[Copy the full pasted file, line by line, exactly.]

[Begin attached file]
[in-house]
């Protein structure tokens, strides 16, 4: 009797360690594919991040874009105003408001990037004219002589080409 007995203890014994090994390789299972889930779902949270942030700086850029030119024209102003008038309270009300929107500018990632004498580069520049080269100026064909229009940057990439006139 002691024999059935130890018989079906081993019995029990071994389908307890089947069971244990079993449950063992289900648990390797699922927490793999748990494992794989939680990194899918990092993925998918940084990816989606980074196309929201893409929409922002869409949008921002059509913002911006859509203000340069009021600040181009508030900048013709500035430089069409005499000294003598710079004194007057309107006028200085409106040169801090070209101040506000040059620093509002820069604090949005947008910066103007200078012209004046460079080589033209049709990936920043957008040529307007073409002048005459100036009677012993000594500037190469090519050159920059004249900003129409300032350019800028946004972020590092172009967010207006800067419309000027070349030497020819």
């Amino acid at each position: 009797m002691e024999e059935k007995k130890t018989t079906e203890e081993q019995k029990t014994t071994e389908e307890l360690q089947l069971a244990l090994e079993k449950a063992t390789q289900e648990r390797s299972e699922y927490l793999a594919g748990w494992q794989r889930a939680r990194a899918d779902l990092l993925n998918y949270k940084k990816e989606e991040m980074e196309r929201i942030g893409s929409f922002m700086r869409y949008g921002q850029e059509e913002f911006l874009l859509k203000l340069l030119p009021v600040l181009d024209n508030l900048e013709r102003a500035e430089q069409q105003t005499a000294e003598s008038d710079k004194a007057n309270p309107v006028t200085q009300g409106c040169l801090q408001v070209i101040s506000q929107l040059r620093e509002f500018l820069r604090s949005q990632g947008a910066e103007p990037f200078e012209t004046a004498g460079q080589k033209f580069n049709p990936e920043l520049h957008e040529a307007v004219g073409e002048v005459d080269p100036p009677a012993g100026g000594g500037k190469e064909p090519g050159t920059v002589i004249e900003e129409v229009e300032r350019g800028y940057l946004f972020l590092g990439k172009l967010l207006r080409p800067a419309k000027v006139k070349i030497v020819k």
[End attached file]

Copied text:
[in-house]
């Protein structure tokens, strides 16, 4: 009797360690594919991040874009105003408001990037004219002589080409 007995203890014994090994390789299972889930779902949270942030700086850029030119024209102003008038309270009300929107500018990632004498580069520049080269100026064909229009940057990439006139 002691024999059935130890018989079906081993019995029990071994389908307890089947069971244990079993449950063992289900648990390797699922927490793999748990494992794989939680990194899918990092993925998918940084990816989606980074196309929201893409929409922002869409949008921002059509913002911006859509203000340069009021600040181009508030900048013709500035430089069409005499000294003598710079004194007057309107006028200085409106040169801090070209101040506000040059620093509002820069604090949005947008910066103007200078012209004046460079080589033209049709990936920043957008040529307007073409002048005459100036009677012993000594500037190469090519050159920059004249900003129409300032350019800028946004972020590092172009967010207006800067419309000027070349030497020819």
């Amino acid at each position: 009797m002691e024999e059935k007995k130890t018989t079906e203890e081993q019995k029990t014994t071994e389908e307890l360690q089947l069971a244990l090994e079993k449950a063992t390789q289900e648990r390797s299972e699922y927490l793999a594919g748990w494992q794989r889930a939680r990194a899918d779902l990092l993925n998918y949270k940084k990816e989606e991040m980074e196309r929201i942030g893409s929409f922002m700086r869409y949008g921002q850029e059509e913002f911006l874009l859509k203000l340069l030119p009021v600040l181009d024209n508030l900048e013709r102003a500035e430089q069409q105003t005499a000294e003598s008038d710079k004194a007057n309270p309107v006028t200085q009300g409106c040169l801090q408001v070209i101040s506000q929107l040059r620093e509002f500018l820069r604090s949005q990632g947008a910066e103007p990037f200078e012209t004046a004498g460079q080589k033209f580069n049709p990936e920043l520049h957008e040529a307007v004219g073409e002048v005459d080269p100036p009677a012993g100026g000594g500037k190469e064909p090519g050159t920059v002589i004249e900003e129409v229009e300032r350019g800028y940057l946004f972020l590092g990439k172009l967010l207006r080409p800067a419309k000027v006139k070349i030497v020819k």